With increased production on scant lands and development projects in biodiversity-rich areas, the accelerated growth will continue in the future, mounting pressure on the environment and biodiversity, environmentalists have said at a webinar.
"Bangladesh is 91st out of 190 countries in terms of size but 43rd in terms of GDP. This means by using the domestic resources, we develop much more than other countries – which is putting pressure on the resources," AK Enamul Haque, executive director and CEO of the Asian Center for Development, told the programme titled "Achievement in Conservation Sector in Last 50 Years and Challenges Ahead" Wednesday.
The programme was co-hosted by The Business Standard and the International Union for Conservation of Nature (IUCN).
Enamul Haque said, "Bangladesh produces $100 per acre of land, while Pakistan produces $15, India $41 and Sri Lanka $58. In other words, now the pace of development in Bangladesh is high, so the pressure on the environment will increase. Against this backdrop, the emphasis on conservation needs to be amplified."
Water resource and climate change specialist Dr Ainun Nishat mentioned the enactment of various laws since 1972 to protect the environment, wetlands and biodiversity. At the same time, he highlighted the weaknesses of the laws.
He said, "Though the initial conservations began in 1972, effective measures have been taken up only 10-15 years ago."
"So far, Bangladesh has been participating in international events on environment conservation hosted by other countries. Ministers are attending the programmes if those are at the ministerial level, and bureaucrats are joining the bureaucratic level events. But, they did not implement the recommendations after returning to the country," he said.
"Environmental conservation is still at an early stage in Bangladesh, more knowledge needs to be produced in this regard," he added.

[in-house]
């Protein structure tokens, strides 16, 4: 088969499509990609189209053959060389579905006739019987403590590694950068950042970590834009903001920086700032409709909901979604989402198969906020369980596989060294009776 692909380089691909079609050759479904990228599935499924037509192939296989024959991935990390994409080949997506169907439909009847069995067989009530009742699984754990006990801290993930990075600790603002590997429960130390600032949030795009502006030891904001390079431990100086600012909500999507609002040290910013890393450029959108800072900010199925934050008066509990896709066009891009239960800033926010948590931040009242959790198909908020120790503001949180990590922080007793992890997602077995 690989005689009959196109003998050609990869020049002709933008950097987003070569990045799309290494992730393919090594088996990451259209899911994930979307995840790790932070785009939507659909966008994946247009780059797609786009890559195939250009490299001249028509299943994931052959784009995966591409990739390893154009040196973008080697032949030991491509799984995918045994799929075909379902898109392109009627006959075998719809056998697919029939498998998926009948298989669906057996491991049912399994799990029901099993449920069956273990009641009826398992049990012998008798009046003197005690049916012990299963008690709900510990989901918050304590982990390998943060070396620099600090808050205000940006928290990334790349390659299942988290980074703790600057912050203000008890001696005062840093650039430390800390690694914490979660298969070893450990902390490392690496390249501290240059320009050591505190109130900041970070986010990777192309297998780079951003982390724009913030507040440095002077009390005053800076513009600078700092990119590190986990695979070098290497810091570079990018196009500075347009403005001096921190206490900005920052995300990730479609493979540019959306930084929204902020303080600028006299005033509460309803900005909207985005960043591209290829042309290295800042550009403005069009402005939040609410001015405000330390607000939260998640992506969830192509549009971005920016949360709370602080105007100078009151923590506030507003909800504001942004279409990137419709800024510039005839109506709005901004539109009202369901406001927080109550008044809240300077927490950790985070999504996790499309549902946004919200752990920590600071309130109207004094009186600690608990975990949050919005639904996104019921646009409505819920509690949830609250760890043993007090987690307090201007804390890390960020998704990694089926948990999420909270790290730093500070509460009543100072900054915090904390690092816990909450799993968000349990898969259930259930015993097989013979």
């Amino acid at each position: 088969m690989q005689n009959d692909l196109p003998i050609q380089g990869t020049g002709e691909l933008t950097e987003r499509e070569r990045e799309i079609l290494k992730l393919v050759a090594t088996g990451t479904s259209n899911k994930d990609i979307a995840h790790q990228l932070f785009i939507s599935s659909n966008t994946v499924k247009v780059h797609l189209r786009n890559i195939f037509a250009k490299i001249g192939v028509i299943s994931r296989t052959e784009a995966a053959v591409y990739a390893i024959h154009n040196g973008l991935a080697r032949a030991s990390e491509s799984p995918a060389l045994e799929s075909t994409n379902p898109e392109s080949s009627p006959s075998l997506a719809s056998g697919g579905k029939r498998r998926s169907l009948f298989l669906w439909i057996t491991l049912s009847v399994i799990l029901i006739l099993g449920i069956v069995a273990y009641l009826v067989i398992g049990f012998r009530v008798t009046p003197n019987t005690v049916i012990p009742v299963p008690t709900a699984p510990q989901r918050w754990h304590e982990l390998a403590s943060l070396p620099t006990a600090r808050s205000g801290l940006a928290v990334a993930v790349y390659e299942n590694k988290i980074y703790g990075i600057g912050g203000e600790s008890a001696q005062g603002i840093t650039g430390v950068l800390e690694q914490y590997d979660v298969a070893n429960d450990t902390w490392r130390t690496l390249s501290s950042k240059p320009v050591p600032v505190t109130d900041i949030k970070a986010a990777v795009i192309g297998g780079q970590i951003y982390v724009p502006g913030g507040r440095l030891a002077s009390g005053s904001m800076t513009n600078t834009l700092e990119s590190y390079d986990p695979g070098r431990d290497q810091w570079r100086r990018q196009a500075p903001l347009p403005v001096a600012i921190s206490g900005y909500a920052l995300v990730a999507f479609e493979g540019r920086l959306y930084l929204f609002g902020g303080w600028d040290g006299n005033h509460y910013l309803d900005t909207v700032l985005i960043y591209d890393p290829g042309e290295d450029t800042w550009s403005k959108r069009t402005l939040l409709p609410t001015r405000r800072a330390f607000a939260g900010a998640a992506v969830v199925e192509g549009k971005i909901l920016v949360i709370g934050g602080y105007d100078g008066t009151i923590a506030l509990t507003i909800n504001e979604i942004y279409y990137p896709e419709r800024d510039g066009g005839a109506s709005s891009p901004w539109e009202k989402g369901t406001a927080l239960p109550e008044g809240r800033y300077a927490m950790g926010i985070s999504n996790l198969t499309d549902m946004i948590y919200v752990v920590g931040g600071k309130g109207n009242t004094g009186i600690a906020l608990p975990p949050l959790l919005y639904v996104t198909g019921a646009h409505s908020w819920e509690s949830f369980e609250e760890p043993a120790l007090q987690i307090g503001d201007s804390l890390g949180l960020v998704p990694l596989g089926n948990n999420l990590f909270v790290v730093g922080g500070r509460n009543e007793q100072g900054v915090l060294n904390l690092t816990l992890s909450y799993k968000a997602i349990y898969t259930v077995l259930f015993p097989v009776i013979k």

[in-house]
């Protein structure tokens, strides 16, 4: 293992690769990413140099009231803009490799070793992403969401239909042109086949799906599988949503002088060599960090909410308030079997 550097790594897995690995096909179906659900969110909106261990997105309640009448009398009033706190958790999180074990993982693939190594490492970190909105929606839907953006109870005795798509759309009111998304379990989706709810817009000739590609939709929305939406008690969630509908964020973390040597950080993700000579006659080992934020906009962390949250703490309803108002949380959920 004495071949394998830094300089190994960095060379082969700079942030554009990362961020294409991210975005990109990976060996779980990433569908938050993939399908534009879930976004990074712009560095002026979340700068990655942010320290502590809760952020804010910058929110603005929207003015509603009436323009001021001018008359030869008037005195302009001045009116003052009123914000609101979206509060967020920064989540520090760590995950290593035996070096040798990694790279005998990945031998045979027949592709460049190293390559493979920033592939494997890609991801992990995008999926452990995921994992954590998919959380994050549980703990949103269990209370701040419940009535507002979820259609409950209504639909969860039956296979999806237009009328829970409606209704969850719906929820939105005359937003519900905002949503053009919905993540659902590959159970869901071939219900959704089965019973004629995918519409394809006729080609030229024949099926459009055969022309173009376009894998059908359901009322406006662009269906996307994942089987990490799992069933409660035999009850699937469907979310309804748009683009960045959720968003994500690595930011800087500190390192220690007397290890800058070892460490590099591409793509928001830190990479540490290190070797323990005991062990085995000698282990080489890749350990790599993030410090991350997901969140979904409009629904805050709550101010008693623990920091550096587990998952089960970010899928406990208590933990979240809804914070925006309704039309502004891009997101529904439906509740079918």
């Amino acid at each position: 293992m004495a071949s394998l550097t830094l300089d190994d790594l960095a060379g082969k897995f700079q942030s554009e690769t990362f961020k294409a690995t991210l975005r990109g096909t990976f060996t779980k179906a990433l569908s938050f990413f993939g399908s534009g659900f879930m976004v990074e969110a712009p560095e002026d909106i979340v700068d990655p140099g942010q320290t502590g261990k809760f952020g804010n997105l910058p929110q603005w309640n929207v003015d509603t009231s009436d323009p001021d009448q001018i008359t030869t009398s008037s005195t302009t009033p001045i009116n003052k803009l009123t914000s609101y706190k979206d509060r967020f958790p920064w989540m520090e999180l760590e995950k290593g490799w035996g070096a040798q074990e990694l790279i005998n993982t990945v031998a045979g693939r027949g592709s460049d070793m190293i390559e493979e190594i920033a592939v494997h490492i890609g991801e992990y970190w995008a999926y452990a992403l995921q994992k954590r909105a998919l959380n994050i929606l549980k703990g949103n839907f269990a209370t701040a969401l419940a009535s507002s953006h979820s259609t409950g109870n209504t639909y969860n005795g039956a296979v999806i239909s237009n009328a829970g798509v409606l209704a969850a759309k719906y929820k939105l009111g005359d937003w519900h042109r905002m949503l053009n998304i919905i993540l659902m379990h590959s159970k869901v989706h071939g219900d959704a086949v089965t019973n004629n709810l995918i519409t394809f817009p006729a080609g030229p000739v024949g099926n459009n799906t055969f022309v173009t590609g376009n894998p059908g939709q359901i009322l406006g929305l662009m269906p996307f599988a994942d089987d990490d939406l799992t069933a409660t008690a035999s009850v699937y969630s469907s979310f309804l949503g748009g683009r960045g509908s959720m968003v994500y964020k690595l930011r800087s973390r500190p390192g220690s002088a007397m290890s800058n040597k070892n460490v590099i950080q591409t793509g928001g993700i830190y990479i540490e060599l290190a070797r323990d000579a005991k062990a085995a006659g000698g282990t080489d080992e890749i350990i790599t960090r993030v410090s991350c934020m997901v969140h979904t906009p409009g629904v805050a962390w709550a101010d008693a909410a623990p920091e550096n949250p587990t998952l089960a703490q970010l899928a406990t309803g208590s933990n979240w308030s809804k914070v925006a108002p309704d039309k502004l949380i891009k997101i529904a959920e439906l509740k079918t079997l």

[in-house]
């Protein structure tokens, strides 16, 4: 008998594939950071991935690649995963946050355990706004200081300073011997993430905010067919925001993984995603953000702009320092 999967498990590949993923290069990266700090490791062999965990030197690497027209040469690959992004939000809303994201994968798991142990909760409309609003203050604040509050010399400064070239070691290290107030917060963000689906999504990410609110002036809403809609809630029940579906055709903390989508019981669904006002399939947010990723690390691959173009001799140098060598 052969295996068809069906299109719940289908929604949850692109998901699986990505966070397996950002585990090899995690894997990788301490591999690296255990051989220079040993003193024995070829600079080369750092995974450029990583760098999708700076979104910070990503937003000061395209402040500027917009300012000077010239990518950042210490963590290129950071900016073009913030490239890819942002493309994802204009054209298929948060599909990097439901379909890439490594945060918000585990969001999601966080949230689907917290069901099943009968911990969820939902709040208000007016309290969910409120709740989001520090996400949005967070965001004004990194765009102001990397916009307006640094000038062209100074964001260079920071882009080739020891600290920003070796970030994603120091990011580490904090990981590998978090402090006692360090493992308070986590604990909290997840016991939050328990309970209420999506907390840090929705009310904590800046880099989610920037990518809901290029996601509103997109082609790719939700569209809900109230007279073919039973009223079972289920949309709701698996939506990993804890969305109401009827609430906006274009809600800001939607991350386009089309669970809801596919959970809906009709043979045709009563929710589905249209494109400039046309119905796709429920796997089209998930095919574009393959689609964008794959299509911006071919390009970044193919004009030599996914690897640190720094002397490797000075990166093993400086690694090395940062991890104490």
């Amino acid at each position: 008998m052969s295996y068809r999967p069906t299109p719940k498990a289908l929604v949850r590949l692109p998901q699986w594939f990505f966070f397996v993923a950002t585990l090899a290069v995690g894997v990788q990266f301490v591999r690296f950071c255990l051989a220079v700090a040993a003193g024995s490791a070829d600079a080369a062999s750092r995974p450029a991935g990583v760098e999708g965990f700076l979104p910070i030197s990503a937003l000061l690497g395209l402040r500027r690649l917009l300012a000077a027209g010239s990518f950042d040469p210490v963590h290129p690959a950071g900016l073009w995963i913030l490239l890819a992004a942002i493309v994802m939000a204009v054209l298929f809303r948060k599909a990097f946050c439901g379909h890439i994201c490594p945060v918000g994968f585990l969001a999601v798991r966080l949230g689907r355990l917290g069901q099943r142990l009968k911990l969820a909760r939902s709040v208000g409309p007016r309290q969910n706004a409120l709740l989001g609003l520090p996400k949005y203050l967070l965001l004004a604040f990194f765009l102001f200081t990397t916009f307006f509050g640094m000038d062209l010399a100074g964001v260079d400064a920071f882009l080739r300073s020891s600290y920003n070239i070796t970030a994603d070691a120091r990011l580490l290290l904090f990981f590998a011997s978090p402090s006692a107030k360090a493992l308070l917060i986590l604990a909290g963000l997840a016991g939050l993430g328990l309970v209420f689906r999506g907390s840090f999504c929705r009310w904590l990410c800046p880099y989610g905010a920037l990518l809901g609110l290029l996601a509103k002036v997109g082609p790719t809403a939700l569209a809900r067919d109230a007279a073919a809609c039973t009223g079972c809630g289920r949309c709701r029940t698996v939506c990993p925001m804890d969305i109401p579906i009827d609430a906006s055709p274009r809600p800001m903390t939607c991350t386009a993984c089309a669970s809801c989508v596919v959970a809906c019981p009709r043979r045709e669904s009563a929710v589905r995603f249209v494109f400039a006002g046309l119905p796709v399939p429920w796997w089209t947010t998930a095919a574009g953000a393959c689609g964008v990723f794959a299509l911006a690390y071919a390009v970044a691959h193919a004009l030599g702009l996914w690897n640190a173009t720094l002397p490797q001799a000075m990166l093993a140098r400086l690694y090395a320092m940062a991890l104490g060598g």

Jahangirnagar University zoology Professor Monirul H Khan emphasised the protection of wildlife habitat for wildlife conservation.
He said, "Tigers, deer and crocodiles survive in the Sundarbans because the mangrove forest is in a relatively good condition. But forests in the Chattogram Hill Tracts and Madhupur Bhawal are in misery. On the other hand, forests in Chattogram and Cox's Bazar have become fragmented – which previously was the home for bears, apes and leopards. Those jungles now do not have the wildlife species except monkey and barking deer."
"The biodiversity-rich areas are hosting more and more development projects. But sustainable development does not allow the separation of biodiversity and conservation of the wildlife," he further said, adding artificial and man-made forests are not the alternatives to the natural greeneries.
"Therefore, we need to emphasise conservation of the entire natural ecosystem. Still there are biodiversity rich areas out of the reserved spots," added Prof Monirul.
Syeda Rizwana Hasan, chief executive of the Bangladesh Environmental Lawyers Association (BELA), advocated for public engagements and considering the opinions of the masses for development projects in biodiversity rich areas.
She said, "The environmental impact assessment report of every project is supposed to be made public for opinion, but the process is often bypassed showing the excuse of numerous acts and regulations."
She urged the government to formulate a guideline immediately in this regard.
Atiq Rahman, executive director of the Bangladesh Centre for Advanced Studies, underscored the participations of the youths in development projects. He said laws will be implemented when there will be youths to implement those.
He put high hopes on the youths of the country.
Retired chief conservator of forest Ishtiaq Uddin Ahmad talked about participatory social forestry as a means of participation.
Among others, Ecofish project team leader Abdul Wahab, Bangladesh Bird Club founder Enam Ul Haque, Arannayk Foundation Executive Director Rakibul Hasan and a number of young wildlife conservators spoke at the programme.
IUCN Country Representative Raquibul Amin and The Business Standard Editor Inam Ahmed moderated the webinar jointly.